New Great White Egrets were seen this week in Kent (flying over both Sandwich Bay and Pegwell Bay on 3rd), Lincolnshire (at Gibraltar Point) on 4th, London (flying over Ilford) and West Sussex (flying over Littlehampton) on 5th and in Lincolnshire (at Gedney Drove) on 8th. The bird at Gilmourton (Clyde) was still present to 6th at least. Two Spoonbills were at Rye Harbour (East Sussex) on 4th, with two the following day over Hengistbury Head (Dorset) and three birds over here on 8th. The 3rd saw one appear inland at Attenborough Pits (Nottinghamshire) and on the same day a Spoonbill was seen at Boston (Lincolnshire). Further single birds lingered at Farlington Marshes (Hampshire), Old Hall Marshes (Essex) and Minsmere (Suffolk), while a fresh single was seen at Warnham (West Sussex) on 8th. The largest group of Spoonbills this week was seen over Stiffkey Fen (Norfolk) on 6th. Four Common Cranes went on a little roam around Suffolk on 5th, flying over Ashby and Easton Bavents — Broadland strays presumably, but could they be bona fide continental drifters? There were no such questions for the two strays that headed along the north Norfolk coast on the same date — Broadland birds always do this on nice spring days! Also on 5th and still in Norfolk, four Common Cranes were seen at Potter Heigham. White Storks with potential genuine status this week were seen over Dunstable (Bedfordshire) on 3rd, Spurn (East Yorkshire) on 4th and near Glamis (Angus) on 6th. Two were still mooching around West Yorkshire and another was still in the Northeast, circling over Gateshead (Co. Durham) on 2nd — this bird could, quite easily, find a way to loaf further down the east coast and head out over a headland like Spurn. Suffolk's second Purple Heron of the spring was seen at Hollesley Marsh on 8th and a probable Night Heron was reported in Nottinghamshire on the same day. Also on 8th, we received a report of a Glossy Ibis near the train station at Chester (Cheshire). In London, a Spotted Crake was reported at Fairlop Waters on 2nd.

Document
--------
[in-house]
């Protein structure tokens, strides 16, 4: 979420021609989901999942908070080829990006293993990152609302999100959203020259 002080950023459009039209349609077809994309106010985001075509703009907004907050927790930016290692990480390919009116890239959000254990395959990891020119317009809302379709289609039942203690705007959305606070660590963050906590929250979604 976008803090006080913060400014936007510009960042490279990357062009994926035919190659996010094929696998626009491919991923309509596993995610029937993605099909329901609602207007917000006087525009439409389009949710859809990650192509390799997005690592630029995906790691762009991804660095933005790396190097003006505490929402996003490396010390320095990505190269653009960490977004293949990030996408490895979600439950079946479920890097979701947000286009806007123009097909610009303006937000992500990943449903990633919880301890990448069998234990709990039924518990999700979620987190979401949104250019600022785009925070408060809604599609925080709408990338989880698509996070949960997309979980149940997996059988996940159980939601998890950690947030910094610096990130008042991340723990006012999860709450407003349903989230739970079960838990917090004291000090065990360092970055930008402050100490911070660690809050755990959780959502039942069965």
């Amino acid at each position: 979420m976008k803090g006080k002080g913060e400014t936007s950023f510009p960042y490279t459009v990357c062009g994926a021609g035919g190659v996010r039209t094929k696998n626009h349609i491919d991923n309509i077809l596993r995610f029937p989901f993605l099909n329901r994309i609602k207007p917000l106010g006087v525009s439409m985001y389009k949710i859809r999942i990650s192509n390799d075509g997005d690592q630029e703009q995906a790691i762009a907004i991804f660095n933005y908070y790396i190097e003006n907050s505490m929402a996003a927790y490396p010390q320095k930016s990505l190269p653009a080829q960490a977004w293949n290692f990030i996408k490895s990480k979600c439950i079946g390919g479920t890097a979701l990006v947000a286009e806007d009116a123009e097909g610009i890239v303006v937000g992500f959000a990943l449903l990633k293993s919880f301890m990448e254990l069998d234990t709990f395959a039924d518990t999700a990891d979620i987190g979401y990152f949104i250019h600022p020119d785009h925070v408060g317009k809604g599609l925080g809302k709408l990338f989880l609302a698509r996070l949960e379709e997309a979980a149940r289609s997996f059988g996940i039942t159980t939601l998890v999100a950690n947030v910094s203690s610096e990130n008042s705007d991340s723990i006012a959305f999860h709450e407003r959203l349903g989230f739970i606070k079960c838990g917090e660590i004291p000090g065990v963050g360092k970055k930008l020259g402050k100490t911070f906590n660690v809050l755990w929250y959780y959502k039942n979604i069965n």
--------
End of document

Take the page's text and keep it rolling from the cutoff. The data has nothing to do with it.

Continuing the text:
Goodness knows what to make of the flyover Snow Goose in Northumberland (with seven Greylag Geese and a Canada Goose), but the indications are not wholly in the bird's favour. No problems with the vagrant Canada Geese that remained at the North Slob (Co. Wexford) to 5th. Late news from last week concerned a Richardson's Canada Goose still out on Islay (Argyll) with a possible Cackling Canada Goose also noted there in the smouldering embers of March. The sole Black Brant of the week was seen at Snettisham and Heacham (Norfolk) on 5th.
The adult drake Lesser Scaup was still at Holme Pierrepont (Nottinghamshire) for much of the week, and the first-winter drake was still in Cardiff Bay (Glamorgan) to 5th. The week's tally of Ring-necked Ducks was nine: two birds (a male and female) were at Lydacan Turlough (Co. Galway) from 5th and two drakes were together on Loch an Eilien, Tiree (Argyll) from 6th. Single drakes remained at Frensham Great Pond (Surrey) and Oxford Island (Co. Armagh), with single ducks still at Swineham GPs and on North Ronaldsay (Orkney). A new drake Ring-necked Duck was on Otmoor (Oxfordshire) on 8th. Last week's two drake Ferruginous Ducks were this week's two Ferruginous Ducks, still at Chew Valley Lake (Somerset) and Trimley Marshes (Suffolk).